I read The Boundary-Breaking God by Danielle Shroyer this week. It's relatively short (125 pages) and light. Shroyer takes a brief tour through scripture, highlighting stories where God uses unexpected people to accomplish God's work: old Abraham, the Hebrew midwives who foil Pharaoh, the pagan wise men who visit Jesus, the oxymoronic "good Samaritan" in Jesus' parable, the women who are the first to hear about the resurrection, and so on. The undercurrent of Shroyer's book is that these are but examples of what God intends for all of humanity; that God wants to expand to include everyone in the new creation that God is bringing into view. It's a pretty good book, although its themes were familiar to me. It'd make a great book study for a church group.
We watched The Proposal this week, starring Sandra Bullock as Margaret, an icy, pushy boss and Ryan Reynolds as her assistant Andrew. When Margaret, who is Canadian, finds out that she's about to be deported, she quickly threatens/bribes Andrew into marrying her so that she can stay in the country. In order to play up the charade as much as possible, they fly to Alaska to meet Andrew's family who, as it turns out, are like the "Alaskan Kennedys," as Margaret puts it: they own half the town's businesses and live in a humongous house. As one may expect, Margaret and Andrew eventually soften toward one another, there's the eventual exposure/admittance, and then the happy ending. All of this takes place in the span of three days according to the movie. Perhaps being holed up with someone you hate 24/7 during that time can cause such things to happen, but I found that a little difficult to believe. The ride is enjoyable enough, especially because I like both actors. So aside from the usual probability/logic issues that plague romantic comedies such as this, it was fine.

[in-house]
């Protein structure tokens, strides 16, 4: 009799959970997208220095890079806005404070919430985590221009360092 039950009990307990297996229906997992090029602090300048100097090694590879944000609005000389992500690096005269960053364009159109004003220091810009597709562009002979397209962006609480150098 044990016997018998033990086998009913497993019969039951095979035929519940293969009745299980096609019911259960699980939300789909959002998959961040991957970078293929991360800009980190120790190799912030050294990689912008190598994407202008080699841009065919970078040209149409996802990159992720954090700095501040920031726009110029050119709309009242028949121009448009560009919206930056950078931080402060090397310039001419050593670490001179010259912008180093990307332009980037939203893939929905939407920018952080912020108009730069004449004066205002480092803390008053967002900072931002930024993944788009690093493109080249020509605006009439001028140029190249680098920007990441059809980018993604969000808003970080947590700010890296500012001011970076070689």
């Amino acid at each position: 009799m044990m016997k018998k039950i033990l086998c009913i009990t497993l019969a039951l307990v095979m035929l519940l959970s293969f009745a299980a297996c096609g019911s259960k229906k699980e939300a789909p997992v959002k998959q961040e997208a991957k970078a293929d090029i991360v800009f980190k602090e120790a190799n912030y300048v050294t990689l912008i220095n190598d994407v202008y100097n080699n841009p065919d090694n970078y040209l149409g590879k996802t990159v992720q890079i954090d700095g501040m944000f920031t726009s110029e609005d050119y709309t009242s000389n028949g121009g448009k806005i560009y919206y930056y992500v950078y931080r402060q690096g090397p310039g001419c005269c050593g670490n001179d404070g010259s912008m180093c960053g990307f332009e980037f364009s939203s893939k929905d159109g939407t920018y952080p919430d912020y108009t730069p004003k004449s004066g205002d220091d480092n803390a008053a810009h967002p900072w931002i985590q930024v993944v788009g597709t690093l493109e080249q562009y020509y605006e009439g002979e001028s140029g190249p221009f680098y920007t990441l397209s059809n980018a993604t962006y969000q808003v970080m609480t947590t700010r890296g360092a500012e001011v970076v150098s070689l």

We also watched Push this week. This movie portrays a world not unlike X-Men, where people have different powers like psychic ability (watchers), moving things with one's mind (movers), inserting false memories into others' heads (pushers), etc. And there is an organization known as The Division that has been capturing and experimenting on them since WWII. Eventually, one person escapes The Division and needs the help of Nick (mover) and Cassie (watcher). As it turns out, the main bad guy working with The Division had killed Nick's father ten years earlier, and Cassie's mother is currently a Division prisoner. It is, of course, Cassie's ability that gets her and Nick involved to begin with. I instinctively compared this movie with Jumper, which was horrible. But Push was a lot better: better characters, better acting, better plot. The ending left Coffeewife and I a little dissatisfied, though. It suggests a possible sequel, but I don't know how well this one did to warrant one.
I caught a good portion of the new Scrubs this past Tuesday. I basically missed it the week before that. Apparently, J.D., Turk, and Dr. Cox are all teaching at a medical school now, with a bunch of new interns. One of the interns is taking over narrating duties as well. I didn't find any of the interns especially likable, and the feel of the show in general is just wrong to me. I'll give it a few more episodes, but for now I maintain that they should've just ended it last season.
What if Christmas carols had been written by committee? This video dares answer that question: